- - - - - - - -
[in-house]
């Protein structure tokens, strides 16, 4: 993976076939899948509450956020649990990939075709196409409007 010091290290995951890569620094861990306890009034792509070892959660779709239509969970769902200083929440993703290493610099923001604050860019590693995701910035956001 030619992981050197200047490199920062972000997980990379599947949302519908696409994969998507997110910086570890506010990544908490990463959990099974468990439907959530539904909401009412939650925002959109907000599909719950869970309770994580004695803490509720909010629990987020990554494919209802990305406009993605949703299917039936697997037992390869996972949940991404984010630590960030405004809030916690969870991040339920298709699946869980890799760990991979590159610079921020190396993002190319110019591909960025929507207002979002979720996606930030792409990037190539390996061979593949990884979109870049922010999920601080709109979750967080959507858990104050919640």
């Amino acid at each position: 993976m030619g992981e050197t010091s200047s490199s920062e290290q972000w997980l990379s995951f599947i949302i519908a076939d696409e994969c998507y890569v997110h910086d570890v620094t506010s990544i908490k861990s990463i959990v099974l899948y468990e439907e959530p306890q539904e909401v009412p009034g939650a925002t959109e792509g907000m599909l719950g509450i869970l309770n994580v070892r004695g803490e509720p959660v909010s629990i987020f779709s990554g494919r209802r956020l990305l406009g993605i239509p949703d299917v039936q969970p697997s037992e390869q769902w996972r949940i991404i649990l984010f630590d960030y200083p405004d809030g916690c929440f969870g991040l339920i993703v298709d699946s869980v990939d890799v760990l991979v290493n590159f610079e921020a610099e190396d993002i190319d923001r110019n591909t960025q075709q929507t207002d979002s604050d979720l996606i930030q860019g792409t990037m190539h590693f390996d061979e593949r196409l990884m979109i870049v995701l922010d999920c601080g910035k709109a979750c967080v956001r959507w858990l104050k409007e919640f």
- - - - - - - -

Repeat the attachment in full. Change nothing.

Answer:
[in-house]
């Protein structure tokens, strides 16, 4: 993976076939899948509450956020649990990939075709196409409007 010091290290995951890569620094861990306890009034792509070892959660779709239509969970769902200083929440993703290493610099923001604050860019590693995701910035956001 030619992981050197200047490199920062972000997980990379599947949302519908696409994969998507997110910086570890506010990544908490990463959990099974468990439907959530539904909401009412939650925002959109907000599909719950869970309770994580004695803490509720909010629990987020990554494919209802990305406009993605949703299917039936697997037992390869996972949940991404984010630590960030405004809030916690969870991040339920298709699946869980890799760990991979590159610079921020190396993002190319110019591909960025929507207002979002979720996606930030792409990037190539390996061979593949990884979109870049922010999920601080709109979750967080959507858990104050919640």
């Amino acid at each position: 993976m030619g992981e050197t010091s200047s490199s920062e290290q972000w997980l990379s995951f599947i949302i519908a076939d696409e994969c998507y890569v997110h910086d570890v620094t506010s990544i908490k861990s990463i959990v099974l899948y468990e439907e959530p306890q539904e909401v009412p009034g939650a925002t959109e792509g907000m599909l719950g509450i869970l309770n994580v070892r004695g803490e509720p959660v909010s629990i987020f779709s990554g494919r209802r956020l990305l406009g993605i239509p949703d299917v039936q969970p697997s037992e390869q769902w996972r949940i991404i649990l984010f630590d960030y200083p405004d809030g916690c929440f969870g991040l339920i993703v298709d699946s869980v990939d890799v760990l991979v290493n590159f610079e921020a610099e190396d993002i190319d923001r110019n591909t960025q075709q929507t207002d979002s604050d979720l996606i930030q860019g792409t990037m190539h590693f390996d061979e593949r196409l990884m979109i870049v995701l922010d999920c601080g910035k709109a979750c967080v956001r959507w858990l104050k409007e919640f």